January 1, 2010 | 7
Thale cress (Arabidopsis thaliana) has one of the smallest genomes in the plant kingdom and is a laboratory darling around the world owing to its relatively short code. First sequenced in 2000, the humble weed has only 120 million base pairs in its genome (humans, by contrast have about 2.9 billion), but it still packs plenty of genetic mystique.
A new study has uncovered the rate of the plant’s spontaneous mutations as they happen across generations—a finding that could help illuminate the evolutionary history of plants and selective breeding efforts in the future.
"While the long-term effects of genome mutations are quite well understood, we did not know how often new mutations arise in the first place," Detlef Weigel, director at the Max Planck Institute in Germany, and coauthor of the study which appeared online Thursday in Science, said in a prepared statement.
The group studied genetic changes of five different plant lines across 30 generations. After carefully comparing each full genome, they found that only about 20 base pairs had mutated in each line.
"The probability that any letter of the genome changes in a single generation is thus about one in 140 million," Michael Lynch of the Department of Biology at Indiana University in Bloomington and study collaborator, said in a statement.
Locating these small numbers required some high-powered sequencing. "To ferret out where the genome had changed was only possible because of new methods that allowed us to screen the entire genome with high precision and in very short time," Weigel said. Despite the new sequencing capabilities, the team still rechecked each letter’s position 30 times to make sure suspected mutations were being accurately assessed. As high-throughput sequencing becomes more widely available, researchers should be able to conduct more mutation-rate studies. One ongoing study at Michigan State University that is tracking evolutionary change in E. coli, for example, has analyzed hundreds of mutations across 40,000 generations of the bacteria.
The new findings might prove to be more than a simple gee-whiz figure. This study revealed that mutations were occurring at about the same rate across the full genome—not just in specific parts. This might help explain why efforts to keep some plants at bay with single-gene-targeting herbicides are often only briefly successful. It should also hearten researchers who are searching for ways to improve crops—making them more drought-tolerant or better producers—to know that these mutations are likely already occurring. But to truly expedite strategic breeding for many crops, full genome sequencing, as was recently accomplished for corn, will be crucial to giving horticulturalists a genetic map to different traits.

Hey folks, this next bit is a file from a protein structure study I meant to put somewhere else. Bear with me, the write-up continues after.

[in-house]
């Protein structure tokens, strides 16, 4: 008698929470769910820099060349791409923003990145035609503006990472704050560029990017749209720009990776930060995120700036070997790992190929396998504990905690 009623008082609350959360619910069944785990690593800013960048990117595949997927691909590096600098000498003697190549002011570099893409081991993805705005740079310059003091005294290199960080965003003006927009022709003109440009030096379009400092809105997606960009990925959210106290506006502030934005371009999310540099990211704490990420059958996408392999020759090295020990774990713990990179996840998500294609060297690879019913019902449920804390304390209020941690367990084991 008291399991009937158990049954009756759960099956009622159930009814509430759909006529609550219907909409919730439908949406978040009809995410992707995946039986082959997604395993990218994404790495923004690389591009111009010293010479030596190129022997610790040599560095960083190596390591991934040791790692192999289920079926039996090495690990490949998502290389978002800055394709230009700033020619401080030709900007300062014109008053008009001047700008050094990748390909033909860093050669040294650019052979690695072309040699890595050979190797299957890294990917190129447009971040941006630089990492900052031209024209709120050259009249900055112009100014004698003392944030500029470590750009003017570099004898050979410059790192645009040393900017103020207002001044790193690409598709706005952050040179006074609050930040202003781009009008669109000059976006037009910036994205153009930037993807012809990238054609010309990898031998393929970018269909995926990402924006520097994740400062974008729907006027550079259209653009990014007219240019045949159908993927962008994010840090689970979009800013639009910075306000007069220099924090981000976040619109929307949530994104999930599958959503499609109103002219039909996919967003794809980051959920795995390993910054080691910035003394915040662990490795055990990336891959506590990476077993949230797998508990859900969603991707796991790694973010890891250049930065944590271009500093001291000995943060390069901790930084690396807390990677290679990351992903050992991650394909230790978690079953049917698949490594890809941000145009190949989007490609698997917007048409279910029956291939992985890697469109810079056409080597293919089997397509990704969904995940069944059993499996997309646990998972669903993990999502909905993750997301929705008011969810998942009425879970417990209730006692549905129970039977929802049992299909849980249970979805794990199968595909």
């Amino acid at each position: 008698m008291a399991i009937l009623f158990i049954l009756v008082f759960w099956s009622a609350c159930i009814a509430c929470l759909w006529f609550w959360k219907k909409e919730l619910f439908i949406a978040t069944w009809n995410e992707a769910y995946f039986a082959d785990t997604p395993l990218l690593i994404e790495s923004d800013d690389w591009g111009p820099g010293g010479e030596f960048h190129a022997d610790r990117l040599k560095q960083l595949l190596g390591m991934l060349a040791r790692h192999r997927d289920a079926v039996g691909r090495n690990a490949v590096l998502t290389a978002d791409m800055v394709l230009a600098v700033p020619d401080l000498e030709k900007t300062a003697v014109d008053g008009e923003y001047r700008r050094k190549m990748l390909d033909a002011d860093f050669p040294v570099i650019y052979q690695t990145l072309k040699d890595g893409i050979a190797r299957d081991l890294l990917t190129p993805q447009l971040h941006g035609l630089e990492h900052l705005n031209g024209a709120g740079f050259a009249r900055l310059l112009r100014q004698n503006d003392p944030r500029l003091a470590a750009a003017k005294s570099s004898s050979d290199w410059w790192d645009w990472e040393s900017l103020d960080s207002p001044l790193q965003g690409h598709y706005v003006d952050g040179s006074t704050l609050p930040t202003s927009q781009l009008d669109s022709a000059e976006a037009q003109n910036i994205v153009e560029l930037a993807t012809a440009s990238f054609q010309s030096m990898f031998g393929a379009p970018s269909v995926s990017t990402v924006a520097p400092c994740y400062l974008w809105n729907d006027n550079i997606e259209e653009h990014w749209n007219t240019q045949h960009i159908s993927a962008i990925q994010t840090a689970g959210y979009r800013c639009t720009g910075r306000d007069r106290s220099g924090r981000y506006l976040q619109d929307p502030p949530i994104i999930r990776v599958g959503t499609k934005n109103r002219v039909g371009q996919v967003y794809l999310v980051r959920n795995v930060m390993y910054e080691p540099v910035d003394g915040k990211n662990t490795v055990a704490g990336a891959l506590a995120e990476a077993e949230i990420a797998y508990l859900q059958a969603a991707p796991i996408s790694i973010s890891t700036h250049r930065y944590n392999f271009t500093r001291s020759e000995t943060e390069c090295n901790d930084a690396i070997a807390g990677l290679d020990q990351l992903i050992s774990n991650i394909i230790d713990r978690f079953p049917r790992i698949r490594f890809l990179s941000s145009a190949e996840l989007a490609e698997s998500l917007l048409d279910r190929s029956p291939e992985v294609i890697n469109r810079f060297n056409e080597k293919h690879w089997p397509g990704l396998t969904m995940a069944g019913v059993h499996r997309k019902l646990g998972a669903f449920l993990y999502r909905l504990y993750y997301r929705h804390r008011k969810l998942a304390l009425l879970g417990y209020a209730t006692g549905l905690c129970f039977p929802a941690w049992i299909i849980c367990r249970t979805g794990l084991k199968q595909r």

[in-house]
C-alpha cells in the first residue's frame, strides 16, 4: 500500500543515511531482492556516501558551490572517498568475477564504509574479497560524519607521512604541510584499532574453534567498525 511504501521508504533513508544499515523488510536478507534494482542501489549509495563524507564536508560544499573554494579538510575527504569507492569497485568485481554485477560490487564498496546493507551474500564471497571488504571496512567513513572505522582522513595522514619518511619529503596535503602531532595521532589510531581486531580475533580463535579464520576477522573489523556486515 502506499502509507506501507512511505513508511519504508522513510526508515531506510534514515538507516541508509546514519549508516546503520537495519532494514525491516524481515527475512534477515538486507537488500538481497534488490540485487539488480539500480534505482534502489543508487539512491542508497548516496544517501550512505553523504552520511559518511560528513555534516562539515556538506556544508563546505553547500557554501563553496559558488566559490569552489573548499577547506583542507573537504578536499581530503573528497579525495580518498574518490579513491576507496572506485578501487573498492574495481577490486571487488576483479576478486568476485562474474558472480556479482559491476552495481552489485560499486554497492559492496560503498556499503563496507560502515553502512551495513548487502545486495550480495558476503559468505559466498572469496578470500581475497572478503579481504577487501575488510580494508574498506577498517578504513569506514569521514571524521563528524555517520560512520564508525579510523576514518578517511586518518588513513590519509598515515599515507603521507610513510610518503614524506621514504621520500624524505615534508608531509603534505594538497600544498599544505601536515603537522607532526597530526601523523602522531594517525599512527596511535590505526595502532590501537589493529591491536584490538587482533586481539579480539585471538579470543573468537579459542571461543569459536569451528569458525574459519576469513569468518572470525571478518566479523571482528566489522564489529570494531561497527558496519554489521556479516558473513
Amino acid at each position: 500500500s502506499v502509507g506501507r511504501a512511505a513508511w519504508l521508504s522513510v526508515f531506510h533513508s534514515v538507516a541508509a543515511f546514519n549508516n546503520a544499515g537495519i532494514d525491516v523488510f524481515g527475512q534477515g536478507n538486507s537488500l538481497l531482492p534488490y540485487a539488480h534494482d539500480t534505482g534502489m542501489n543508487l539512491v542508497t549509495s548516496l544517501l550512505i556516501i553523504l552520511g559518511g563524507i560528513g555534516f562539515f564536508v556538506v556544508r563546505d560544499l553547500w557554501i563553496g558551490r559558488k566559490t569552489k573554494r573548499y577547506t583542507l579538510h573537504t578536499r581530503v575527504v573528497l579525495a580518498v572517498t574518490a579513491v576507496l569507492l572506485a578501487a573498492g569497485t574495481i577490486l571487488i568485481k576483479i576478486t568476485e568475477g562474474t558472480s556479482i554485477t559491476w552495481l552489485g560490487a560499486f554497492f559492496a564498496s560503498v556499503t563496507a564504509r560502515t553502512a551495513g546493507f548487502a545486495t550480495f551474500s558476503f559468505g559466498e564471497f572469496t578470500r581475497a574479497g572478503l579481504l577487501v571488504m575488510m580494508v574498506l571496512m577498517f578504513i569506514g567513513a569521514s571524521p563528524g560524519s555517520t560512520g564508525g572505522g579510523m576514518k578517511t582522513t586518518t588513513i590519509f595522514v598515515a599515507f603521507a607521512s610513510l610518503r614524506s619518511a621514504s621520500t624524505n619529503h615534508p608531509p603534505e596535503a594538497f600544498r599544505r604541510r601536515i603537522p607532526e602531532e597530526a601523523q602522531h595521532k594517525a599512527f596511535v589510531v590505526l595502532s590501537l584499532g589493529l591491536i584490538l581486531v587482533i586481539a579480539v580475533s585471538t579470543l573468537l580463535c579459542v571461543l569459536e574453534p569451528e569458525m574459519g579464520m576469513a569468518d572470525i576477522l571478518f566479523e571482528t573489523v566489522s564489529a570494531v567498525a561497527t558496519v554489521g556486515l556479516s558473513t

The group has also been able to use the findings to peer back into Arabidopsis thaliana ‘s genetic past. Previously, researchers had speculated that it and its closest relative, Arabidopsis lyrata, had split about five million years ago. The new genetic data suggests a divergence at least 20 million years ago.
Although these results are from a lowly mustard relative, the data might also have implications for understanding human genetic change.
"If you apply our findings to humans, then each of us will have on the order of 60 new mutations that were not present in our parents," Weigel said. A study published in Current Biology in August estimated that each individual had something more along the lines of 100 to 200 new mutations. Whatever the exact number, the modest mutation rate can have a big impact when spread across some six billion individuals. And even though natural selection usually appears to work on a relatively slow timescale, with so many mutations, nature can be assaying new combinations all the time. "Everything that is genetically possible is being tested in a very short period," Lynch said.
Image courtesy of Wikimedia Commons/Suisetz